38. L. Kroon, E. Lennholm, and R. Riklund, “Localization-delocalization in aperiodic systems,” Phys. Rev. B 66, 094204 (2002). [CrossRef]

, 39

39. L. Kroon and R. Riklund, “Absence of localization in a model with correlation measure as a random lattice,” Phys. Rev. B , 69, 094204 (2004). [CrossRef]

]. As we have recently demonstrated, the RS sequence can be easily generalized into two spatial dimensions by a simple inflation method [37

37. L. Dal Negro, N.-N. Feng, and A. Gopinath, “Electromagnetic coupling and plasmon localization in deterministic aperiodic arrays,” J. Opt. A: Pure Appl. Opt. 10064013 (2008). [CrossRef]

]. In this paper, we will discuss the photonic structures based on RS lattices of dielectric rods, and will theoretically demonstrate that they provide a large pool of high-Q critical modes with high sensitivity to the ambient refractive index change and thus can readily be used for label-free bio-sensing applications.

2. Computational method

Accurate and robust design of aperiodic photonic structures for specific application tasks is highly challenging. The lack of global translational symmetries in aperiodic structures renders conventional theoretical tools developed in the context of periodic photonic crystals (e.g., the plane wave expansion method) computationally intensive. To analyze in a uniform fashion both periodic photonic crystals and aperiodic photonic structures, we use a rigorous and highly efficient technique based on the generalized 2D Mie theory [40–42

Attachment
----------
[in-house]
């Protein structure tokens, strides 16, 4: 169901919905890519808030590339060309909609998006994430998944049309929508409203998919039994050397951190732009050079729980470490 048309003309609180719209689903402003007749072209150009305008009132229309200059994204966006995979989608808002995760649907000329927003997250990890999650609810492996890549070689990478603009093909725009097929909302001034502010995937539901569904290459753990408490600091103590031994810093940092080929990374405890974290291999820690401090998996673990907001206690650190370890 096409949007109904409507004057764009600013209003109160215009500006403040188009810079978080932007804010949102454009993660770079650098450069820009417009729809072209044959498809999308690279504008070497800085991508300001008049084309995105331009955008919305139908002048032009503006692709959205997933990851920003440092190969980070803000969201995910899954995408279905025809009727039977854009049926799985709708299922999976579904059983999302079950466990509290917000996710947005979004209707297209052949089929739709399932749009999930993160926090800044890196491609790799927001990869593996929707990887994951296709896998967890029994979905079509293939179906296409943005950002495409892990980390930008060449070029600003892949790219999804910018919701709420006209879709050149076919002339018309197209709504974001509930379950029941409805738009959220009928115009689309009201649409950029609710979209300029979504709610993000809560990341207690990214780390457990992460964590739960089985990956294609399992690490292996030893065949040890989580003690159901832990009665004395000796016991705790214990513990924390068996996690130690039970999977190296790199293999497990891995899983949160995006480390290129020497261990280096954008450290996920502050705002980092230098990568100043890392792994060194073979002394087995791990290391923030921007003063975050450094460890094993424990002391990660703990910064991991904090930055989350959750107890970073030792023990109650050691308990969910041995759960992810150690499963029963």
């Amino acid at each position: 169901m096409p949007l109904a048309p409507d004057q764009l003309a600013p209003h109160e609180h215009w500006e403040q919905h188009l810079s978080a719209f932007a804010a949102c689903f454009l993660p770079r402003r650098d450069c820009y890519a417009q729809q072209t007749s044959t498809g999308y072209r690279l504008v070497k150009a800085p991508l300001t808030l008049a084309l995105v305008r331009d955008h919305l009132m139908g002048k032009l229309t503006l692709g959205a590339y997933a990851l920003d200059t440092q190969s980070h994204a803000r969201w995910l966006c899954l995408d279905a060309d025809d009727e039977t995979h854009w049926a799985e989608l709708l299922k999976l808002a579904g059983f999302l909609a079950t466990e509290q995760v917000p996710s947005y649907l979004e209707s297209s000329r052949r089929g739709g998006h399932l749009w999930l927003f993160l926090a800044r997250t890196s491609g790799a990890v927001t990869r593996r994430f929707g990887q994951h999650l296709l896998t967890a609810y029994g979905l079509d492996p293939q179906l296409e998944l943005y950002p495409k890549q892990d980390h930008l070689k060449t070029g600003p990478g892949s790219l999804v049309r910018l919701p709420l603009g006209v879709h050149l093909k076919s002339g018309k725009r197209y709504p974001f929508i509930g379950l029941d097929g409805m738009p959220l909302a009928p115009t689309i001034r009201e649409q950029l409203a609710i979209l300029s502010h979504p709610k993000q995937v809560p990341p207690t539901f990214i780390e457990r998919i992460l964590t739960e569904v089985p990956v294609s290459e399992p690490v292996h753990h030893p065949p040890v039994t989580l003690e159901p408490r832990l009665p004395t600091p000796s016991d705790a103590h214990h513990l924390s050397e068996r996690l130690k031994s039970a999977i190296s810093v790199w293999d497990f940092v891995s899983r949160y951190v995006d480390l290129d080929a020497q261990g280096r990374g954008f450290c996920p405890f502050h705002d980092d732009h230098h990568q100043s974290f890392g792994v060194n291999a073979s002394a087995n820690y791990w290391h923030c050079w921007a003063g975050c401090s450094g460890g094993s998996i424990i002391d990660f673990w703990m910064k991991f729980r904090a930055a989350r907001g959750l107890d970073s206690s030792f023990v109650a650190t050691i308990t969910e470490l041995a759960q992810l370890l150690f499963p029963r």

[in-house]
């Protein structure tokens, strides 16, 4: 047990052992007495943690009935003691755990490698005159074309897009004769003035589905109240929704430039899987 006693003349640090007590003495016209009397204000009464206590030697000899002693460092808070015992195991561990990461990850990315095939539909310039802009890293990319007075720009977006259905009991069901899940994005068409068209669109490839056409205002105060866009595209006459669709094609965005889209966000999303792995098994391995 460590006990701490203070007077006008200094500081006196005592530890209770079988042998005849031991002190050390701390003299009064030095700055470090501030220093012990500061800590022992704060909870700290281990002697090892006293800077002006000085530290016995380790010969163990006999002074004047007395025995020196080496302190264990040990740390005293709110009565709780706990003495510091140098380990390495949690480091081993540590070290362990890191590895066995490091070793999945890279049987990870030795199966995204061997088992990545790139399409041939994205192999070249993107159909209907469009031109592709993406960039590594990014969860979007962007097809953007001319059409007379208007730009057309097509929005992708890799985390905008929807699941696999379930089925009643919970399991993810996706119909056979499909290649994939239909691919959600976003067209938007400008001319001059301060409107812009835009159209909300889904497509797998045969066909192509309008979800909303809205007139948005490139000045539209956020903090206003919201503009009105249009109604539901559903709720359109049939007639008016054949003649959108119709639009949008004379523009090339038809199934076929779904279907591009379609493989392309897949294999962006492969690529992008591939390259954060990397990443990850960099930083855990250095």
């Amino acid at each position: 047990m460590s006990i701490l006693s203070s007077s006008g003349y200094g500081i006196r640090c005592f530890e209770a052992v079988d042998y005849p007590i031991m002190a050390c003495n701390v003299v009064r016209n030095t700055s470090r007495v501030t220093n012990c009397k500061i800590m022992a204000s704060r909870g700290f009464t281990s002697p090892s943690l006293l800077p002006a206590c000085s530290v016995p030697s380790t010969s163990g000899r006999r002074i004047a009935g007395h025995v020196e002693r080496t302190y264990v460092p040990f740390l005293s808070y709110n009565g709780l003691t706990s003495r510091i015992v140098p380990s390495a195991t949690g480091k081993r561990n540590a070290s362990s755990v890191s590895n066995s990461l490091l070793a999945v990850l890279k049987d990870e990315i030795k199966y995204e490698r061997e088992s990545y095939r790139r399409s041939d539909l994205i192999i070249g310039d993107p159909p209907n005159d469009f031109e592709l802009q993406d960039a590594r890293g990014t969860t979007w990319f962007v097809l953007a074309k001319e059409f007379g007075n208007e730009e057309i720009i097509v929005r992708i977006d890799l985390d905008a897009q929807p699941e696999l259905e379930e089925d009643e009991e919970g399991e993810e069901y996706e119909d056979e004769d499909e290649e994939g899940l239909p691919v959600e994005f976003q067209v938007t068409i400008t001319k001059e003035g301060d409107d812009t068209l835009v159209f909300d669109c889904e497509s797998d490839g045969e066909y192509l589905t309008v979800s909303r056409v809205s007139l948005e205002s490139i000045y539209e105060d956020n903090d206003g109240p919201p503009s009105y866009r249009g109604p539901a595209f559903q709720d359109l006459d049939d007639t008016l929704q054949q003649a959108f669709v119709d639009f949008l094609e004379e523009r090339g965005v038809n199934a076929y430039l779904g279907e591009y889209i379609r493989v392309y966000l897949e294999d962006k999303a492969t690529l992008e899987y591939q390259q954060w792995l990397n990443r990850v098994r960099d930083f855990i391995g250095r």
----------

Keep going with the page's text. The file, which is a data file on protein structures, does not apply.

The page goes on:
40. G. Tayeb and D. Maystre, “Rigorous theoretical study of finite-size two-dimensional photonic crystals doped by microcavities,” J. Opt. Soc. Am. A 14, 3323–3332 (1997). [CrossRef]

]. Electromagnetic field in the photonic structure composed of Nc cylindrical scatterers can be constructed as a superposition of partial fields scattered from each cylinder. These partial fields are expanded in infinite Fourier-Bessel series in the coordinate systems with the origins at the centers of individual cylinders. Using the addition theorem for Bessel functions, the interacting partial fields can be transformed into series expansions in the same coordinate system. Imposing the field continuity conditions at the boundary of each cylinder and truncating the infinite series at the maximum multipole order N, the final inhomogeneous matrix equation for the Lorenz/Mie multipole scattering coefficients can be obtained:

amplpn=NNSmpHmn(1)(kεhrpl)ei(nm)θplanl=SmpQmp,m=N..N;l,p=1..Nc
(1)

Here, rpl is the center-to-center distance between p-th and l-th cylinders; θpl is the argument of the vector r⃗pl=r⃗l-r⃗p;εh=n 2 h is the permittivity of the host medium; Spm are the polarization-dependent elements of the scattering matrix of each cylinder, which are obtained by applying the field boundary conditions at the cylinder cross-section contour; and Qpm are the Fourier expansion coefficients of the field illuminated by a line source in the host medium (see e.g. [41

41. A. A. Asatryan, K. Busch, R. C. McPhedran, L. C. Botten, C. Martijn de Sterke, and N. A. Nicorovici, “Two-dimensional Green’s function and local density of states in photonic crystals consisting of a finite number of cylinders of infinite length,” Phys. Rev. E , 63, 046612 (2001). [CrossRef]

, 42

42. S. V. Pishko, P. Sewell, T. M. Benson, and S. V. Boriskina, “Efficient analysis and design of low-loss WG-mode coupled resonator optical waveguide bends,” J. Lightwave Technol. 25, 2487–2494 (2007). [CrossRef]